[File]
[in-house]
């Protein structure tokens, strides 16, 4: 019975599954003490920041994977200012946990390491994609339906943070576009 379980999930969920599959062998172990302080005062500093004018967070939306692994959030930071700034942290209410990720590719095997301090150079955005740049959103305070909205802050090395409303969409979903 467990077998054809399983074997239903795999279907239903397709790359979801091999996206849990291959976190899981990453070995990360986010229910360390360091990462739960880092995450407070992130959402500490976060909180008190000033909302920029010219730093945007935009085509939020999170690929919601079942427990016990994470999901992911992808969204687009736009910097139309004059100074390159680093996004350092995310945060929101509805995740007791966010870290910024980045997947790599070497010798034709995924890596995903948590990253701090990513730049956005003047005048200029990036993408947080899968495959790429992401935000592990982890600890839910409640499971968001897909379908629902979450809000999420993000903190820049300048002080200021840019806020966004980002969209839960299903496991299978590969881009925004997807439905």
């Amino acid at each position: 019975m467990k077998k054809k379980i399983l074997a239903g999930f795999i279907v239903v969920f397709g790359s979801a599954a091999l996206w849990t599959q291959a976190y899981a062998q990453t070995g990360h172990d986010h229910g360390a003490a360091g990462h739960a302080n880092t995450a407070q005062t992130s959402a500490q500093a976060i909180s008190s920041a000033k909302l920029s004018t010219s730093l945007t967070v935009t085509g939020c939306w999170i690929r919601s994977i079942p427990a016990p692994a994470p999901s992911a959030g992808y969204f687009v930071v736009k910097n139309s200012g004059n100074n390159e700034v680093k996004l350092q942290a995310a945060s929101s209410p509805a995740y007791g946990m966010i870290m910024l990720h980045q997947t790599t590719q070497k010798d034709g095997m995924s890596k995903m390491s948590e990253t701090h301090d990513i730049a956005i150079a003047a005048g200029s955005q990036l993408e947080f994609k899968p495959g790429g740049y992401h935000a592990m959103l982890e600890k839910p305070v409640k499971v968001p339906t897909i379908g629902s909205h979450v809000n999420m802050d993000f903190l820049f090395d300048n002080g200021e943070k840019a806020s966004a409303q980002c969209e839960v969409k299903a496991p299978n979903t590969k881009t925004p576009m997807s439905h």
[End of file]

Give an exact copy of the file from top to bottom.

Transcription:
[in-house]
């Protein structure tokens, strides 16, 4: 019975599954003490920041994977200012946990390491994609339906943070576009 379980999930969920599959062998172990302080005062500093004018967070939306692994959030930071700034942290209410990720590719095997301090150079955005740049959103305070909205802050090395409303969409979903 467990077998054809399983074997239903795999279907239903397709790359979801091999996206849990291959976190899981990453070995990360986010229910360390360091990462739960880092995450407070992130959402500490976060909180008190000033909302920029010219730093945007935009085509939020999170690929919601079942427990016990994470999901992911992808969204687009736009910097139309004059100074390159680093996004350092995310945060929101509805995740007791966010870290910024980045997947790599070497010798034709995924890596995903948590990253701090990513730049956005003047005048200029990036993408947080899968495959790429992401935000592990982890600890839910409640499971968001897909379908629902979450809000999420993000903190820049300048002080200021840019806020966004980002969209839960299903496991299978590969881009925004997807439905």
């Amino acid at each position: 019975m467990k077998k054809k379980i399983l074997a239903g999930f795999i279907v239903v969920f397709g790359s979801a599954a091999l996206w849990t599959q291959a976190y899981a062998q990453t070995g990360h172990d986010h229910g360390a003490a360091g990462h739960a302080n880092t995450a407070q005062t992130s959402a500490q500093a976060i909180s008190s920041a000033k909302l920029s004018t010219s730093l945007t967070v935009t085509g939020c939306w999170i690929r919601s994977i079942p427990a016990p692994a994470p999901s992911a959030g992808y969204f687009v930071v736009k910097n139309s200012g004059n100074n390159e700034v680093k996004l350092q942290a995310a945060s929101s209410p509805a995740y007791g946990m966010i870290m910024l990720h980045q997947t790599t590719q070497k010798d034709g095997m995924s890596k995903m390491s948590e990253t701090h301090d990513i730049a956005i150079a003047a005048g200029s955005q990036l993408e947080f994609k899968p495959g790429g740049y992401h935000a592990m959103l982890e600890k839910p305070v409640k499971v968001p339906t897909i379908g629902s909205h979450v809000n999420m802050d993000f903190l820049f090395d300048n002080g200021e943070k840019a806020s966004a409303q980002c969209e839960v969409k299903a496991p299978n979903t590969k881009t925004p576009m997807s439905h």